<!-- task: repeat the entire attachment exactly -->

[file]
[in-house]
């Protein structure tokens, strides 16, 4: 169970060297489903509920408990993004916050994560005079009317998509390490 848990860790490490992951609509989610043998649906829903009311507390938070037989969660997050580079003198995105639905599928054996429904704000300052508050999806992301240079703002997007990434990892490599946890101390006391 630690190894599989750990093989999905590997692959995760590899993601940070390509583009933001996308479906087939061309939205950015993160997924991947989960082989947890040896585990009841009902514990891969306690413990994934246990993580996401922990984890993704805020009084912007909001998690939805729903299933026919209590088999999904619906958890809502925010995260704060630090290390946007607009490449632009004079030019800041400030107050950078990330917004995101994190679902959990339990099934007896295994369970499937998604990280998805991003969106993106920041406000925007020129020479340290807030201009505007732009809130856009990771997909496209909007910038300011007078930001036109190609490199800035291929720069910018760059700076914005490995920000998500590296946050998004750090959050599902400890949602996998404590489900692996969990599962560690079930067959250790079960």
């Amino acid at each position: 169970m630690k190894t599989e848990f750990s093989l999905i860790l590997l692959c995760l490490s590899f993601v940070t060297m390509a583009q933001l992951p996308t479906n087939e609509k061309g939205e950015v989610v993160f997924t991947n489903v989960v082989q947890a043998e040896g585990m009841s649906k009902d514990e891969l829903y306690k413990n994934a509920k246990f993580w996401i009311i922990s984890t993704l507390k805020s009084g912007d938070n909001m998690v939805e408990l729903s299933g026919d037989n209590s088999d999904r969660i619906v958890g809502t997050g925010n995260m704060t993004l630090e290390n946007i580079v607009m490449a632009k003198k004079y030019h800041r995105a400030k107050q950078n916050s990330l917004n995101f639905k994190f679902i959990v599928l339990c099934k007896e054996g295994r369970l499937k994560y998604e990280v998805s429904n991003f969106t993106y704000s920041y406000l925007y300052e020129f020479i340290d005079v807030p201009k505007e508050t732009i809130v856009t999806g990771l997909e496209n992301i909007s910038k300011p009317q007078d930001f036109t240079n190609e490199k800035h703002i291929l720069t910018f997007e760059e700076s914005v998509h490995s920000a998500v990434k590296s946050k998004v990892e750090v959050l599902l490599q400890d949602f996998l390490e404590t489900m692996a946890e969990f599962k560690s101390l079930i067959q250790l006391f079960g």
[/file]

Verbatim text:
[in-house]
């Protein structure tokens, strides 16, 4: 169970060297489903509920408990993004916050994560005079009317998509390490 848990860790490490992951609509989610043998649906829903009311507390938070037989969660997050580079003198995105639905599928054996429904704000300052508050999806992301240079703002997007990434990892490599946890101390006391 630690190894599989750990093989999905590997692959995760590899993601940070390509583009933001996308479906087939061309939205950015993160997924991947989960082989947890040896585990009841009902514990891969306690413990994934246990993580996401922990984890993704805020009084912007909001998690939805729903299933026919209590088999999904619906958890809502925010995260704060630090290390946007607009490449632009004079030019800041400030107050950078990330917004995101994190679902959990339990099934007896295994369970499937998604990280998805991003969106993106920041406000925007020129020479340290807030201009505007732009809130856009990771997909496209909007910038300011007078930001036109190609490199800035291929720069910018760059700076914005490995920000998500590296946050998004750090959050599902400890949602996998404590489900692996969990599962560690079930067959250790079960």
């Amino acid at each position: 169970m630690k190894t599989e848990f750990s093989l999905i860790l590997l692959c995760l490490s590899f993601v940070t060297m390509a583009q933001l992951p996308t479906n087939e609509k061309g939205e950015v989610v993160f997924t991947n489903v989960v082989q947890a043998e040896g585990m009841s649906k009902d514990e891969l829903y306690k413990n994934a509920k246990f993580w996401i009311i922990s984890t993704l507390k805020s009084g912007d938070n909001m998690v939805e408990l729903s299933g026919d037989n209590s088999d999904r969660i619906v958890g809502t997050g925010n995260m704060t993004l630090e290390n946007i580079v607009m490449a632009k003198k004079y030019h800041r995105a400030k107050q950078n916050s990330l917004n995101f639905k994190f679902i959990v599928l339990c099934k007896e054996g295994r369970l499937k994560y998604e990280v998805s429904n991003f969106t993106y704000s920041y406000l925007y300052e020129f020479i340290d005079v807030p201009k505007e508050t732009i809130v856009t999806g990771l997909e496209n992301i909007s910038k300011p009317q007078d930001f036109t240079n190609e490199k800035h703002i291929l720069t910018f997007e760059e700076s914005v998509h490995s920000a998500v990434k590296s946050k998004v990892e750090v959050l599902l490599q400890d949602f996998l390490e404590t489900m692996a946890e969990f599962k560690s101390l079930i067959q250790l006391f079960g």